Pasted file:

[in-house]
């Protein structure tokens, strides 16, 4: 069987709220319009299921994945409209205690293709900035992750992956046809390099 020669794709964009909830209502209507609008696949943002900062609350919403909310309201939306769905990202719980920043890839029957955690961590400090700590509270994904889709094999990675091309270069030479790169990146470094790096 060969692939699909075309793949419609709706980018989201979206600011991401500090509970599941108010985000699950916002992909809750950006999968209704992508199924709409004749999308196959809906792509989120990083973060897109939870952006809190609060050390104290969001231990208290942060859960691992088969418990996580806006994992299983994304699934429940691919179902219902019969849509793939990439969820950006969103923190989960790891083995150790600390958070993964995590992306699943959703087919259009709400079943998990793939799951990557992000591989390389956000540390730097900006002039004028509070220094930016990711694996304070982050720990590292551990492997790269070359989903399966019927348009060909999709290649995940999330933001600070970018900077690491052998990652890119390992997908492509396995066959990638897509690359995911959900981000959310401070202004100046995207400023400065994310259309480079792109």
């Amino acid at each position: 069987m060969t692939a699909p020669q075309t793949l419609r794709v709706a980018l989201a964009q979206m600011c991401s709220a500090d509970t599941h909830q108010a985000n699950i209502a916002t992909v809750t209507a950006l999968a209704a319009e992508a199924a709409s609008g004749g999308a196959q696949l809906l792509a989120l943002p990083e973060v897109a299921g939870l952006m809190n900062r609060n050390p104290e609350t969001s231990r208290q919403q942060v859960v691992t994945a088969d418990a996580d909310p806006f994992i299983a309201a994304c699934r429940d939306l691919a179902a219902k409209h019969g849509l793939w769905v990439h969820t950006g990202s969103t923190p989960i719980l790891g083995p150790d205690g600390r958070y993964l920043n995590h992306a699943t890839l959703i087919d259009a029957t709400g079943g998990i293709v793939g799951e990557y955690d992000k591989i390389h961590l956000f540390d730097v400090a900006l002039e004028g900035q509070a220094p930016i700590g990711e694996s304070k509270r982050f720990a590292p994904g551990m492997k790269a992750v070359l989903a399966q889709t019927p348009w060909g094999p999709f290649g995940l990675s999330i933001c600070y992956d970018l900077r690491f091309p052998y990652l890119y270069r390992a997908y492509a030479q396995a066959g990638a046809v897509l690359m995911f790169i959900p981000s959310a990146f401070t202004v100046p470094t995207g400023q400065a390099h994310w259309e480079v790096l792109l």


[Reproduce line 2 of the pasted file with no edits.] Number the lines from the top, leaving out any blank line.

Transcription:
């Protein structure tokens, strides 16, 4: 069987709220319009299921994945409209205690293709900035992750992956046809390099 020669794709964009909830209502209507609008696949943002900062609350919403909310309201939306769905990202719980920043890839029957955690961590400090700590509270994904889709094999990675091309270069030479790169990146470094790096 060969692939699909075309793949419609709706980018989201979206600011991401500090509970599941108010985000699950916002992909809750950006999968209704992508199924709409004749999308196959809906792509989120990083973060897109939870952006809190609060050390104290969001231990208290942060859960691992088969418990996580806006994992299983994304699934429940691919179902219902019969849509793939990439969820950006969103923190989960790891083995150790600390958070993964995590992306699943959703087919259009709400079943998990793939799951990557992000591989390389956000540390730097900006002039004028509070220094930016990711694996304070982050720990590292551990492997790269070359989903399966019927348009060909999709290649995940999330933001600070970018900077690491052998990652890119390992997908492509396995066959990638897509690359995911959900981000959310401070202004100046995207400023400065994310259309480079792109």